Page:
A stubborn dog refusing to continue his walk left Internet users in suspense.
Hilarious footage shared on social media showed a reluctant Chow Chow abandoning his walk and lying on the ground in New York’s Central Park.
The fun clip then shows the dog’s owner desperately trying to inspire the dog to walk by dragging him through the park using his leash.
Sharing the video on Facebook, viewer Beth Chase, who lives in Falmouth, England, wrote: “Fluffy doggo didn’t feel like walking around.”
According to the American Kennel Club (AKC), Chow Chows are a willful and stubborn breed, which is less eager to please its owners than other dogs, describing them as “cat-like” in their “aloofness and independence “.
Possibly among the oldest breeds in the world, the Chow Chow has been depicted in artifacts from the Han dynasty in China (circa 206 BC), but evidence suggests the breed can date back much further.
Chows are believed to have originated from the Norwegian Elkhound and the Pomeranian. They were first exhibited in America in the 1890s and admitted to the AKC in 1903.
Although they were bred as working dogs, the breed is adaptable and enjoys a relaxed lifestyle without requiring a lot of exercise.
Talk to Newsweek Previously, Dr. José Arce, president of the American Veterinary Medical Association (AVMA), said that while there are certainly physical and behavioral characteristics associated with different breeds, “it all depends on the characteristics of each dog, such as its age” . , health, socialization and past experiences.”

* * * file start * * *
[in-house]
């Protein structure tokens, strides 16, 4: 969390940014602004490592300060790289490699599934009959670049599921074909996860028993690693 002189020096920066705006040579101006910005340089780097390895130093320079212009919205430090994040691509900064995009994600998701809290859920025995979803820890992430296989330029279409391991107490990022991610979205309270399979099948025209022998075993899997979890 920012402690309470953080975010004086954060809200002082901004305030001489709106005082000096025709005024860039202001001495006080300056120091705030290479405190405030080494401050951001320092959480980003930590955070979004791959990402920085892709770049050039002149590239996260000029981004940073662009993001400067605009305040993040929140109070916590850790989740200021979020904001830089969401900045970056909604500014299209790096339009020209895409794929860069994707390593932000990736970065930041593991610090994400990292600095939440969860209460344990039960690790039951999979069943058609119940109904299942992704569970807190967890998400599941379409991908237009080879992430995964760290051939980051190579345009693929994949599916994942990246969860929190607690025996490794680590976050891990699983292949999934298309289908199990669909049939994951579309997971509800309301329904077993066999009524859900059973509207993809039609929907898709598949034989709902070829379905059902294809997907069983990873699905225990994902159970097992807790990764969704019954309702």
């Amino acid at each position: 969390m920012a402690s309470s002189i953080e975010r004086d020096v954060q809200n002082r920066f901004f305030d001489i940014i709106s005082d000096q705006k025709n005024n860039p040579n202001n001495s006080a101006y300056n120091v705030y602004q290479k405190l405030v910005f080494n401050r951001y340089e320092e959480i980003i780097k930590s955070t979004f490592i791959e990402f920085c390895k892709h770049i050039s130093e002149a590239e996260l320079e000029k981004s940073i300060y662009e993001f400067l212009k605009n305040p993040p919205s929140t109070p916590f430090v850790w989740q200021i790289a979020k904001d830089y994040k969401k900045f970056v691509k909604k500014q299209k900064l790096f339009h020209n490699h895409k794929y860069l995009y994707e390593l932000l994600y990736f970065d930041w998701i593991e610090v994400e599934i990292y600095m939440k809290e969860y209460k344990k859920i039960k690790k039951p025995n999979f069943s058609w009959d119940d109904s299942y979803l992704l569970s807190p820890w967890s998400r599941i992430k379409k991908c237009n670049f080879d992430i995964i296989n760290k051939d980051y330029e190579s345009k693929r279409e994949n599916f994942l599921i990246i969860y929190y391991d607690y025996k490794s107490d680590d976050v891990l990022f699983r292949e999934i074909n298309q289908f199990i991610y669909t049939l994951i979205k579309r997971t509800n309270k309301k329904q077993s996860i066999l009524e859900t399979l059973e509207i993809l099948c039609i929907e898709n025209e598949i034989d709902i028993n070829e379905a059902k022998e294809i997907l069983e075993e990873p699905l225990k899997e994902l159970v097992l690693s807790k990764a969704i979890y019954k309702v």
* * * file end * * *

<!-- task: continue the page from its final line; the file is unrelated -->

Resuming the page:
“When it comes to dog training and canine behavior in general, I think it’s important to focus on the individual and not assume what that dog can or can’t do based on his race.”
The clip, which can be seen at the start of this article and also here, received a whopping 2,100 likes and hundreds of comments from users sharing similar stories of their stubborn pooches.
“I just brought home a golden retriever/chow mix and it’s painfully accurate. It took me 30 minutes to get him into the car from the shelter,” one user wrote.
Another said: “Yeah my fat chow made me carry her for a mile because she wouldn’t go back to the car.”
“My chow does that too. When he’s done, he’s done. In his head, he’d rather be dragged than take another step. I end up throwing him over my shoulder like a sack of potatoes and bring it home.” wrote a third.
“Typical Chow Chow. Once they get tired, they shouldn’t move a muscle,” said a fourth.